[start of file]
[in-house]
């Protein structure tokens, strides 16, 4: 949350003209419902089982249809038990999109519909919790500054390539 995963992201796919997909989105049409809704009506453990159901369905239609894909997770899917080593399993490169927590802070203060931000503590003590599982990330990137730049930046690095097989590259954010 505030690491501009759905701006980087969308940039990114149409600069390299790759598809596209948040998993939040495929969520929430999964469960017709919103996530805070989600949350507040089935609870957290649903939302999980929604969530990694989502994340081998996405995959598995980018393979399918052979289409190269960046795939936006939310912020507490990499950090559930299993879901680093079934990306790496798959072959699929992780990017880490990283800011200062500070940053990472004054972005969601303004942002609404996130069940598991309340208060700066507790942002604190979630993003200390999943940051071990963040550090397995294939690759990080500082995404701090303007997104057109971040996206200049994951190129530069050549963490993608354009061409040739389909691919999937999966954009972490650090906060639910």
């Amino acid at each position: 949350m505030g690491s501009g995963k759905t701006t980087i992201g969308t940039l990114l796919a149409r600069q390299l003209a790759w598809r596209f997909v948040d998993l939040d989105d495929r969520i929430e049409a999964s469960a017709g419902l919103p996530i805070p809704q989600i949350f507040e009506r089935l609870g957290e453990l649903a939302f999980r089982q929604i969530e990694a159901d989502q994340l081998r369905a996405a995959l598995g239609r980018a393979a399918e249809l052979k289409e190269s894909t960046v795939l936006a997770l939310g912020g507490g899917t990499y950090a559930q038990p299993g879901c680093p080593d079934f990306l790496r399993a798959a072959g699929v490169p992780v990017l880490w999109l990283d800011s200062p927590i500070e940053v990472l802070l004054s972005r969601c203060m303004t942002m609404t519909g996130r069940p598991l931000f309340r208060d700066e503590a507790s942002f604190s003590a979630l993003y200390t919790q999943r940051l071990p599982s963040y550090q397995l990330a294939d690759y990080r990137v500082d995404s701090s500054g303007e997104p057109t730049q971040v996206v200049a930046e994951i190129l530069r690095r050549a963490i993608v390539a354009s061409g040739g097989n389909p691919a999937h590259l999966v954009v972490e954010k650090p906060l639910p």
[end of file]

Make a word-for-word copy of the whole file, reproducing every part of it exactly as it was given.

[in-house]
């Protein structure tokens, strides 16, 4: 949350003209419902089982249809038990999109519909919790500054390539 995963992201796919997909989105049409809704009506453990159901369905239609894909997770899917080593399993490169927590802070203060931000503590003590599982990330990137730049930046690095097989590259954010 505030690491501009759905701006980087969308940039990114149409600069390299790759598809596209948040998993939040495929969520929430999964469960017709919103996530805070989600949350507040089935609870957290649903939302999980929604969530990694989502994340081998996405995959598995980018393979399918052979289409190269960046795939936006939310912020507490990499950090559930299993879901680093079934990306790496798959072959699929992780990017880490990283800011200062500070940053990472004054972005969601303004942002609404996130069940598991309340208060700066507790942002604190979630993003200390999943940051071990963040550090397995294939690759990080500082995404701090303007997104057109971040996206200049994951190129530069050549963490993608354009061409040739389909691919999937999966954009972490650090906060639910």
């Amino acid at each position: 949350m505030g690491s501009g995963k759905t701006t980087i992201g969308t940039l990114l796919a149409r600069q390299l003209a790759w598809r596209f997909v948040d998993l939040d989105d495929r969520i929430e049409a999964s469960a017709g419902l919103p996530i805070p809704q989600i949350f507040e009506r089935l609870g957290e453990l649903a939302f999980r089982q929604i969530e990694a159901d989502q994340l081998r369905a996405a995959l598995g239609r980018a393979a399918e249809l052979k289409e190269s894909t960046v795939l936006a997770l939310g912020g507490g899917t990499y950090a559930q038990p299993g879901c680093p080593d079934f990306l790496r399993a798959a072959g699929v490169p992780v990017l880490w999109l990283d800011s200062p927590i500070e940053v990472l802070l004054s972005r969601c203060m303004t942002m609404t519909g996130r069940p598991l931000f309340r208060d700066e503590a507790s942002f604190s003590a979630l993003y200390t919790q999943r940051l071990p599982s963040y550090q397995l990330a294939d690759y990080r990137v500082d995404s701090s500054g303007e997104p057109t730049q971040v996206v200049a930046e994951i190129l530069r690095r050549a963490i993608v390539a354009s061409g040739g097989n389909p691919a999937h590259l999966v954009v972490e954010k650090p906060l639910p």